"I hope the pioneers of Blues music continue to be recognized and remembered for the foundation they laid for us and the stories they told." (Photo: Nigel McTrustry)

What was the hardest part of making a cigar-box guitar? What are the secrets of cigar-box's sound (acoustic & electric)?

Sometimes the hardest thing can be finding a nice cigar box at a good price! To build a good cigar box guitar that has a great sound, you have to get the action right, which is the height of the strings.  In terms of electrifying the sound of a CBG, you can use a piezo from a door buzzer, a humbucker or a hand-wound pickup. You can also just build an acoustic, but if you want to jam with other people you really need an amp to be heard. All mine are electric, but I often play them unplugged when I am sitting at home.

How do you describe your songbook and sound? Are there any memories from gigs, jams which you’d like to share?

I’d definitely describe my sound as Blues/Rock. Lately, I think I could even go as far as calling it Mississippi Hill Country meets AC/DC. How I play depends on if I’m playing solo, in a duo, or with band. Besides playing my original songs, I like to mix up the covers and always include a couple of blues classics. I love playing the blues classics because it gives me an opportunity to honor those songs as a blues performer.

The jam sessions at Bluesfest, a great 5-day music festival in Byron Bay, Australia, where I had a stall selling my guitars four years running were legendary—and open to anyone who wanted to join!

What do you miss most nowadays from the blues of past? What are your hopes and fears for the future of?

I hope the pioneers of Blues music continue to be recognized and remembered for the foundation they laid for us and the stories they told.

"I joined the slide guitar and cigar box guitar ‘train’ after I saw a video of Shane Speal playing a 3-string fretless CBG on YouTube. I immediately loved the raw sound of the instrument, and I decided I had to build one. I then found the Cigar box Nation website that Shane had started in the USA, which really kicked off the worldwide revival of this amazing, almost forgotten, but very important instrument."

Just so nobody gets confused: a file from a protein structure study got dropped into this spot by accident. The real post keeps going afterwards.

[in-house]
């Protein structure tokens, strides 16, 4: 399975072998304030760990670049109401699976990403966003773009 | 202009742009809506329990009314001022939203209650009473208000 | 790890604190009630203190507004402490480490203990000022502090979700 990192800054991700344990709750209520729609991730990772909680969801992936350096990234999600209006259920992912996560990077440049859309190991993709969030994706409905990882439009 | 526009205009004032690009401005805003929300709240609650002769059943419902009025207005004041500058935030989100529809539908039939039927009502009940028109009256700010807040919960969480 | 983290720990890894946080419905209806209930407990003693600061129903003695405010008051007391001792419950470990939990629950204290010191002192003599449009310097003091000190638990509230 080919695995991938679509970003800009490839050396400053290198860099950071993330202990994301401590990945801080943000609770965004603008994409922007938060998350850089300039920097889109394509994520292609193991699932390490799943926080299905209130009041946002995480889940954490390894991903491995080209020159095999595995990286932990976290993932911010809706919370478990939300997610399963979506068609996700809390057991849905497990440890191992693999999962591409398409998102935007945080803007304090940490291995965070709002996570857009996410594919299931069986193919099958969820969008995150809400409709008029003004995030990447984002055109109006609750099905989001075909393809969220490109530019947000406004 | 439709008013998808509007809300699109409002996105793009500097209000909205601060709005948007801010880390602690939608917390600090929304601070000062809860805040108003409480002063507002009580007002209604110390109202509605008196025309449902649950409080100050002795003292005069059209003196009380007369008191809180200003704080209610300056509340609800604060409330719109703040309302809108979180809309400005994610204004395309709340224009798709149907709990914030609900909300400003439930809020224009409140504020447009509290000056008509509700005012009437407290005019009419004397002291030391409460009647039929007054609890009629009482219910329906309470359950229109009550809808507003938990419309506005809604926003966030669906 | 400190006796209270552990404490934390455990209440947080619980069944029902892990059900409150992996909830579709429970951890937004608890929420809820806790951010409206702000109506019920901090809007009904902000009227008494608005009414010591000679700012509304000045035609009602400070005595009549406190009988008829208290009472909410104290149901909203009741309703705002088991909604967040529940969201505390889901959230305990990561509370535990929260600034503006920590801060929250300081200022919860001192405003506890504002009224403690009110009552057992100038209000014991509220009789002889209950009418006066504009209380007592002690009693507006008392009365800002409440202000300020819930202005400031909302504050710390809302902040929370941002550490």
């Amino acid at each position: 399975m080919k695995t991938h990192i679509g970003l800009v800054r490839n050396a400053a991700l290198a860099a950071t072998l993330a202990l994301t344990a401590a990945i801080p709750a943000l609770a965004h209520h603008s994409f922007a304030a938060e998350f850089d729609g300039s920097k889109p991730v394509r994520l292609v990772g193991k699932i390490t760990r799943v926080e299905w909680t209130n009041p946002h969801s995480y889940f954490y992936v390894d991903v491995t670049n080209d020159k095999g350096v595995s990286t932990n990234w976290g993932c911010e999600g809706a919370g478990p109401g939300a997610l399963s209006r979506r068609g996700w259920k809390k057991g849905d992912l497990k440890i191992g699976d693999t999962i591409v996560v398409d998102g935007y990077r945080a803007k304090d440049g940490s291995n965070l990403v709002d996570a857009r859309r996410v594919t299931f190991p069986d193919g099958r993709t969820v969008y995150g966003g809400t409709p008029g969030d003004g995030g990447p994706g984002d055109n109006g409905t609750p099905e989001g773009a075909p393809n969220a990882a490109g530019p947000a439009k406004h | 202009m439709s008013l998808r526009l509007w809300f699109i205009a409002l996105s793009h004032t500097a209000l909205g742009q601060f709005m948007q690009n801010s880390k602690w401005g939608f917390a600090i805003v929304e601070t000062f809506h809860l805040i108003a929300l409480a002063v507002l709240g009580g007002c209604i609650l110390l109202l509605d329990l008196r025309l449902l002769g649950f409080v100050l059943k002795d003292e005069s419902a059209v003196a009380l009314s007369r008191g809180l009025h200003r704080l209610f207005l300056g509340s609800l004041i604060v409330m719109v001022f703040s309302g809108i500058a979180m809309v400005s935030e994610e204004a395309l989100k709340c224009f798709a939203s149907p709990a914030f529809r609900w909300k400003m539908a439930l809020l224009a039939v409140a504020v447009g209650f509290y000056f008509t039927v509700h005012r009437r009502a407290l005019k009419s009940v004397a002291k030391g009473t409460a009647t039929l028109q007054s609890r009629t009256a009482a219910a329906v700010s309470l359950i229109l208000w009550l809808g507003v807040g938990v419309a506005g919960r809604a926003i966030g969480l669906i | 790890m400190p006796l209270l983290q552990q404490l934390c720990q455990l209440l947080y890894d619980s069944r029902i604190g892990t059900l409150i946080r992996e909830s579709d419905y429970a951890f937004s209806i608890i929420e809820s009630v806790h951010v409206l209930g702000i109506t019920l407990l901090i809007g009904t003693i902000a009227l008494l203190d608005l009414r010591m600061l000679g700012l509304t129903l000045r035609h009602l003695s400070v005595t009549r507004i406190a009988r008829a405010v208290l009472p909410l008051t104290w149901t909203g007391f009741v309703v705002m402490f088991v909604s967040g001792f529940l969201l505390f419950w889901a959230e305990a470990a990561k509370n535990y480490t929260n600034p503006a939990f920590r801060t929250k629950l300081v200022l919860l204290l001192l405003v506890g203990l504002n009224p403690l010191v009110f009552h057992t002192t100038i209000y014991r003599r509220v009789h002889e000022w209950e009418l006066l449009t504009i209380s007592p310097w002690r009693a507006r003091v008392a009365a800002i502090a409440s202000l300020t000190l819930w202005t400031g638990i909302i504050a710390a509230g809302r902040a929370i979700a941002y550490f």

If you could change one thing in the musical world and it would become a reality, what would that be?

Artists earning money from their sales. I loved it when vinyl was the latest technology.

Make an account of the case of the blues in Australia. Which is the most interesting period in local blues scene?

Chain and Dutch Tilders are a good place to start when looking at Australian Blues. They were the first ones to put an Australian spin on the Blues. For example, Chain’s Black & Blue album epitomizes this particular sound. I’d say currently there is a strong Blues & Roots scene in Australia with a large number of music festivals with a strong focus on blues music and encouraging local talent. Checkout Hat Fitz & Cara Robinson, The Backsliders, Mojo Webb (Brisbane), Blue Shaddy (Western Australia) to name a few

What is the impact of Blues music and culture to the racial, political, and socio-cultural implications?

The Blues as we know it came out of the cotton fields of the Deep South of the US. It was born out of a clash of cultures and gave the poor a voice. Suddenly, people who had previously been unheard now had a voice and were singing about everyday things, instead of only about God.